Life, In Person

Starting in June, I began to see some of my clients in the office. A first in nearly 16 months and…wow. My clients are beautiful. That’s what I keep thinking as I sit with them. The subtleties of their eyes and gestures…they way they hold tension in their bodies and catch their breath with emotion…there is so much I miss through the screens. I had one client say, “yeah, I will definitely be coming in person from now on. I get so much more out of therapy this way.” While I cannot say that our conversation that day was qualitatively much different that the ones we had in May, I knew exactly what she meant. The connection felt different. The energy went back and forth with more ease and I could feel our brains mapping each other in a way that is just harder over Zoom. It was just…organic. Easier and more flowing.

            I realize that some of my clients will never come back to my office. The ease of meeting online is a huge plus; no pressure to get a sitter for my couples, the ability to meet during a lunch hour, not having to deal with traffic or a long drive.  I have many clients that I’ve never met face-to-face and as I review the month, the ones who have come into my office are clients I had seen before the pandemic hit. They know how meeting face-to-face felt before and they are the ones opting to make the trek back to the office. We are so happy to be in the room together again that we share many dumbstruck, grinning moments, marveled at the normal feeling so novel!

By now I have many, many clients that I’ve only ever treated online. For them, they don’t know me in the flesh! I’ve only ever been their telehealth therapist. I wonder if the motivation to come in to the office will ever come? We’ve gotten to know each other through the screen and we’re in a therapeutic groove and so, maybe we just keep it this way. That thought makes me a bit sad. 

I think of the couple that murmurs to each other during our sessions while I ask helplessly what they are saying. Or all the times I think that someone has reached over to touch their spouse, but their hands are out of sight. I’m slower to know if my dear clients are tearing up or getting disregulated through the screen as well. I can?t see a jiggling leg or wringing hands or see a quivering lip as easily. And I suppose they are missing much of me as well.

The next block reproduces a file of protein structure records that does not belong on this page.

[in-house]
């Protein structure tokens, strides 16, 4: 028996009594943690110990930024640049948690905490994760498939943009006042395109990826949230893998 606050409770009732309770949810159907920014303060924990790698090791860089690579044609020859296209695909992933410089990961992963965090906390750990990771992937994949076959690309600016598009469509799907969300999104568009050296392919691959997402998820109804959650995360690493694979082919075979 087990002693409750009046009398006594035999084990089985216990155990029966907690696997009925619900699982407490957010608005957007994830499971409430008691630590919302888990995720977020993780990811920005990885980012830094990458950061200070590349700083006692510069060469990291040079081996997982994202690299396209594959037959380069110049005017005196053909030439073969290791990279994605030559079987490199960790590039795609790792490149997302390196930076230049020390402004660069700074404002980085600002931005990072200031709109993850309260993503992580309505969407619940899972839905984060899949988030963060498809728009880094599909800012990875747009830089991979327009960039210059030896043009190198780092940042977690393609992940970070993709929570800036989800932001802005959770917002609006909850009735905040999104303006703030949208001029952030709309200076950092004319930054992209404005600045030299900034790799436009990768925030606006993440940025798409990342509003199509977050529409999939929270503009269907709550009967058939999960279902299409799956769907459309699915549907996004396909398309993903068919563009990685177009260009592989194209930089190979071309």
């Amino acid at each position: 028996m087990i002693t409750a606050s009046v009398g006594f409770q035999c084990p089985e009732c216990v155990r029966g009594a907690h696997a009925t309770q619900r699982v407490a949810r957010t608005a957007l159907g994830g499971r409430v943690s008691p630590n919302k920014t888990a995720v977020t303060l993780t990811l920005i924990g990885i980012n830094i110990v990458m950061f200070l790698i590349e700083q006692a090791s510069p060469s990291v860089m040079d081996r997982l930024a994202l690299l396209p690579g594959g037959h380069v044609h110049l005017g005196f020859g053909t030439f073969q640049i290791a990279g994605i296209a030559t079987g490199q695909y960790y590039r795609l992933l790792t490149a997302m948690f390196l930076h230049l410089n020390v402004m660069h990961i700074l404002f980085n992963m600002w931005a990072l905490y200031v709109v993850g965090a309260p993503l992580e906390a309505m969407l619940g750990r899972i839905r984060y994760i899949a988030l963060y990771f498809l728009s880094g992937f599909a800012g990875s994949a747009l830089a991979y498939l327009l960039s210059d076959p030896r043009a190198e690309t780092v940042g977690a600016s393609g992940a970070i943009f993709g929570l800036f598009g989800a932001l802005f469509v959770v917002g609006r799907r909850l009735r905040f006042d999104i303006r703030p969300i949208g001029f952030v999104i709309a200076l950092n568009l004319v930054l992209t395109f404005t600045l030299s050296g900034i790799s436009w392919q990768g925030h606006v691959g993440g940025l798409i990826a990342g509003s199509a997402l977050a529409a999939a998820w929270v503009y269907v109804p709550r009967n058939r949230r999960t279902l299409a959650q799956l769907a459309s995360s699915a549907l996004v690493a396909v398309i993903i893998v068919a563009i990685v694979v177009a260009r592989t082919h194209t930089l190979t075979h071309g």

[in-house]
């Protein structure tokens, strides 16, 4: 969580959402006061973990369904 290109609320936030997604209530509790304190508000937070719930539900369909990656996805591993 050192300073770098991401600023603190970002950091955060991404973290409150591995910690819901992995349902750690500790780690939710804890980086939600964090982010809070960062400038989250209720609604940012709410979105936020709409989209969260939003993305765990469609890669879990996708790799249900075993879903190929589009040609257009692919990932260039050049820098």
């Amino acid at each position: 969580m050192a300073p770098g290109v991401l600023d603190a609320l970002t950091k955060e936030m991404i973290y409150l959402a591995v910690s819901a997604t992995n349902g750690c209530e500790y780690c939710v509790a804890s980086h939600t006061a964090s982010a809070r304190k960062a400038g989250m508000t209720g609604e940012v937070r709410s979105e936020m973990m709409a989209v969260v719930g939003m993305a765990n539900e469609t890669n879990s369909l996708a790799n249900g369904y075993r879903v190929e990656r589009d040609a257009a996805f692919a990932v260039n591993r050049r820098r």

And so, my field has forever changed. We all now settle for ‘not quite as human’ experiences because we’ve trained ourselves to cope and even prefer them. For now, I’ll keep celebrating the gentle thrill of my in-person sessions and soaking in all the humanity I’ve missed this long year.

5 Responses

  1. Yes, it has changed therapy forever. I have been very saddened and burdened to be present with the many children for whom caretakers have decided it is easiest at home. For the child therapists, who for quality of life, have decided not maintaining an office and associated expenses is a good call. I am saddened that I have been the only MH support( soo frightening!) for so many kids because their 20 something therapist finds that social work can be done on the computer while playing with the dog. For 14 mo this, I have been the 1 and only professional present for these kids. To listen face to face. To hear their confusion. And to encourage them that this is tough for all of us and we will get thru this. together. My heart is beyond broken and beat up. But I am determined that they all will have physical presence to the extent I can provide it. Kiddos to you for having options, but I can tell you, my souls resonates with your joy of physical presence:).

  2. I’m going into the office for the first time next week. I have people I’ve never met in person coming in. I think it will be awkward at first but I’m hoping for that exchange of energy that I’ve been missing. Some of mine will never come back as long as insurance continues to pay for telehealth. It’s a mixed bag, eh?

  3. As a physician, I find that in office visits bring considerable more, sometimes undefinable, value to the interaction. I highly recommend listening to Michael Bloomberg Hopkins graduation speech from this May (on YouTube) for inspiring motivation to “gather in person” again.

  4. Linette, what you have done is so, so important for kids. Several of my colleagues who treat children made the decision to see folks in the office. One, who treats one of my client’s kids, even make two housecalls! My clients could swing with the computer, but the kids….harder. You are a hero in my book!

  5. Thank you, Janice, for this lovely description of the exquisite gift of being fully present for that which only meeting in person can impart! I have been seeing clients in my office (Seated 8 feet from me with a HEPA room filter) since June 2020. My long-term therapy group re-started in the office a month ago, exactly a year after we went on-line. The ladies cheered when we were all together, and delighted in meeting the two new group members in person!

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